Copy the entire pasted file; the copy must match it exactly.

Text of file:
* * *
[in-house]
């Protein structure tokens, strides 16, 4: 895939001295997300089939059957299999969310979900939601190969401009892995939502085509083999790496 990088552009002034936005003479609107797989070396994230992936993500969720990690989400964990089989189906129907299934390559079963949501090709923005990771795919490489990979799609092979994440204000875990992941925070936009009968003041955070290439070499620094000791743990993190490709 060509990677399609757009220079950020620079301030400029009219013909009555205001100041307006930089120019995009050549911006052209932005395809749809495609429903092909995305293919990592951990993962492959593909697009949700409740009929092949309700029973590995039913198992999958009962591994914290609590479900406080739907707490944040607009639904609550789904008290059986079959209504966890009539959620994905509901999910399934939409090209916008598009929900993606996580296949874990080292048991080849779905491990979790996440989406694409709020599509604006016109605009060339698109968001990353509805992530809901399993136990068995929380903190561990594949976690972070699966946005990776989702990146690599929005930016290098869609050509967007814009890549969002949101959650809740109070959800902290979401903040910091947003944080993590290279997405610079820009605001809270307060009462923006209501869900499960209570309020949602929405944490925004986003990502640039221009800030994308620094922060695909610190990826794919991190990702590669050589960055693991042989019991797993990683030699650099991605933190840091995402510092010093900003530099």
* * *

[in-house]
């Protein structure tokens, strides 16, 4: 895939001295997300089939059957299999969310979900939601190969401009892995939502085509083999790496 990088552009002034936005003479609107797989070396994230992936993500969720990690989400964990089989189906129907299934390559079963949501090709923005990771795919490489990979799609092979994440204000875990992941925070936009009968003041955070290439070499620094000791743990993190490709 060509990677399609757009220079950020620079301030400029009219013909009555205001100041307006930089120019995009050549911006052209932005395809749809495609429903092909995305293919990592951990993962492959593909697009949700409740009929092949309700029973590995039913198992999958009962591994914290609590479900406080739907707490944040607009639904609550789904008290059986079959209504966890009539959620994905509901999910399934939409090209916008598009929900993606996580296949874990080292048991080849779905491990979790996440989406694409709020599509604006016109605009060339698109968001990353509805992530809901399993136990068995929380903190561990594949976690972070699966946005990776989702990146690599929005930016290098869609050509967007814009890549969002949101959650809740109070959800902290979401903040910091947003944080993590290279997405610079820009605001809270307060009462923006209501869900499960209570309020949602929405944490925004986003990502640039221009800030994308620094922060695909610190990826794919991190990702590669050589960055693991042989019991797993990683030699650099991605933190840091995402510092010093900003530099």